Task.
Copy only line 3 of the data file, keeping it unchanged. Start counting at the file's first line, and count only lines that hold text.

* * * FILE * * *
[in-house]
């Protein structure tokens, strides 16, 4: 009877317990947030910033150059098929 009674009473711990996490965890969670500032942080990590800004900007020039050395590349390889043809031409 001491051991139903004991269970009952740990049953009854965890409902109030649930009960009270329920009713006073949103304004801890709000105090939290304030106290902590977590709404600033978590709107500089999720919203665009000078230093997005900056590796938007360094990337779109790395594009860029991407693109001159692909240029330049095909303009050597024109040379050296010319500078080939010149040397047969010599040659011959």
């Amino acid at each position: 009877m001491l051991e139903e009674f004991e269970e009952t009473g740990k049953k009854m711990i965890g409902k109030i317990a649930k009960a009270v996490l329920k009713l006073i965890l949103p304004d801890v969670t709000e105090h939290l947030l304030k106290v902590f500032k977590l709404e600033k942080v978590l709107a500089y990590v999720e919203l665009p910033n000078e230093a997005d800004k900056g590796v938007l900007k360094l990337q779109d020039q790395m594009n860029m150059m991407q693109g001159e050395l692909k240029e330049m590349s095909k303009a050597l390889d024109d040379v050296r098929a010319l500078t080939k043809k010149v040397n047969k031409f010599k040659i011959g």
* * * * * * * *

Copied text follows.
């Amino acid at each position: 009877m001491l051991e139903e009674f004991e269970e009952t009473g740990k049953k009854m711990i965890g409902k109030i317990a649930k009960a009270v996490l329920k009713l006073i965890l949103p304004d801890v969670t709000e105090h939290l947030l304030k106290v902590f500032k977590l709404e600033k942080v978590l709107a500089y990590v999720e919203l665009p910033n000078e230093a997005d800004k900056g590796v938007l900007k360094l990337q779109d020039q790395m594009n860029m150059m991407q693109g001159e050395l692909k240029e330049m590349s095909k303009a050597l390889d024109d040379v050296r098929a010319l500078t080939k043809k010149v040397n047969k031409f010599k040659i011959g």